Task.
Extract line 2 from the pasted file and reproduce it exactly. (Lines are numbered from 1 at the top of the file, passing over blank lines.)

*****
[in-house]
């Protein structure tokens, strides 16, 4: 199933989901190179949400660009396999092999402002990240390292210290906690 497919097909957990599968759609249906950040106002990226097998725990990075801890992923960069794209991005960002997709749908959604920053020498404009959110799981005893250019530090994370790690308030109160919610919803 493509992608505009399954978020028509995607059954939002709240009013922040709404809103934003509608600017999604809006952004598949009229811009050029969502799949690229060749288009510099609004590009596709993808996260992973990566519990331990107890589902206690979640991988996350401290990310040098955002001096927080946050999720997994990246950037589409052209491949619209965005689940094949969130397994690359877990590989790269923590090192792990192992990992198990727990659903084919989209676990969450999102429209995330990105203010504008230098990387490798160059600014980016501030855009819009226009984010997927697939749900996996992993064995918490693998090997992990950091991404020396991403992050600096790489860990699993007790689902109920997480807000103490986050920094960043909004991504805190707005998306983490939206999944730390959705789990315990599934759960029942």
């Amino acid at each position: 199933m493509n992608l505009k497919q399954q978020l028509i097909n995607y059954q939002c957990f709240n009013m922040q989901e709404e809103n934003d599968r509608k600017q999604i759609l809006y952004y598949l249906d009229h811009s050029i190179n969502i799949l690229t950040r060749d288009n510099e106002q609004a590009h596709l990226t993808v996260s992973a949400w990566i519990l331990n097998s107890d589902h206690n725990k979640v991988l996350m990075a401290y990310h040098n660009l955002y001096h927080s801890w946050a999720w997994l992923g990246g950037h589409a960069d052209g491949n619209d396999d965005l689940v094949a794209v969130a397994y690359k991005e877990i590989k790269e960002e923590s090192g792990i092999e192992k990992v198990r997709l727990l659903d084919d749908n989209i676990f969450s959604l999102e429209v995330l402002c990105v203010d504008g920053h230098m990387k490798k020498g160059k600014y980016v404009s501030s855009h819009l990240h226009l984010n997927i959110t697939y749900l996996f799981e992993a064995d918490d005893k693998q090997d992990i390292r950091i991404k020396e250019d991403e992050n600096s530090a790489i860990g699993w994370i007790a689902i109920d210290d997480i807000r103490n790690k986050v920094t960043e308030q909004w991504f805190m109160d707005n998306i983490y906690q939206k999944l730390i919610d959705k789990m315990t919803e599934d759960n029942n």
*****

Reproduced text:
């Protein structure tokens, strides 16, 4: 199933989901190179949400660009396999092999402002990240390292210290906690 497919097909957990599968759609249906950040106002990226097998725990990075801890992923960069794209991005960002997709749908959604920053020498404009959110799981005893250019530090994370790690308030109160919610919803 493509992608505009399954978020028509995607059954939002709240009013922040709404809103934003509608600017999604809006952004598949009229811009050029969502799949690229060749288009510099609004590009596709993808996260992973990566519990331990107890589902206690979640991988996350401290990310040098955002001096927080946050999720997994990246950037589409052209491949619209965005689940094949969130397994690359877990590989790269923590090192792990192992990992198990727990659903084919989209676990969450999102429209995330990105203010504008230098990387490798160059600014980016501030855009819009226009984010997927697939749900996996992993064995918490693998090997992990950091991404020396991403992050600096790489860990699993007790689902109920997480807000103490986050920094960043909004991504805190707005998306983490939206999944730390959705789990315990599934759960029942």